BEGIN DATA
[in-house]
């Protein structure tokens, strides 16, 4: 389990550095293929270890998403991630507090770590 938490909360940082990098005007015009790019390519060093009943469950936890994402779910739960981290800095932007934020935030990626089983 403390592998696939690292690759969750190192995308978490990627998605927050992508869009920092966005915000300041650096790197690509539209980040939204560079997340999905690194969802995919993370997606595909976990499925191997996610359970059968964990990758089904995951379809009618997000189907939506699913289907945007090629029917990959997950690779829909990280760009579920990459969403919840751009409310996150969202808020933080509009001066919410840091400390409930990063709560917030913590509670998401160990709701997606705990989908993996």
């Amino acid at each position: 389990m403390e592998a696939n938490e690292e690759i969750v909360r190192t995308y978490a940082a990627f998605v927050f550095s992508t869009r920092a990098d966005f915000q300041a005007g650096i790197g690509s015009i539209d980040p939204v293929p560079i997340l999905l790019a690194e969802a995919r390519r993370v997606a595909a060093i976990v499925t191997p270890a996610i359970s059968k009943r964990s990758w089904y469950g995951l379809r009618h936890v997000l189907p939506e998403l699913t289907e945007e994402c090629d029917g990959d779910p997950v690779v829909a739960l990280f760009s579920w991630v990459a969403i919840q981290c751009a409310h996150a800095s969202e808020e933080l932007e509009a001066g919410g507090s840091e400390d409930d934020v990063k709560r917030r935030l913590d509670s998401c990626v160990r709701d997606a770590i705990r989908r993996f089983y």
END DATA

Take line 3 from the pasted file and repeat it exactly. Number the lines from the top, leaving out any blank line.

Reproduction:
């Amino acid at each position: 389990m403390e592998a696939n938490e690292e690759i969750v909360r190192t995308y978490a940082a990627f998605v927050f550095s992508t869009r920092a990098d966005f915000q300041a005007g650096i790197g690509s015009i539209d980040p939204v293929p560079i997340l999905l790019a690194e969802a995919r390519r993370v997606a595909a060093i976990v499925t191997p270890a996610i359970s059968k009943r964990s990758w089904y469950g995951l379809r009618h936890v997000l189907p939506e998403l699913t289907e945007e994402c090629d029917g990959d779910p997950v690779v829909a739960l990280f760009s579920w991630v990459a969403i919840q981290c751009a409310h996150a800095s969202e808020e933080l932007e509009a001066g919410g507090s840091e400390d409930d934020v990063k709560r917030r935030l913590d509670s998401c990626v160990r709701d997606a770590i705990r989908r993996f089983y």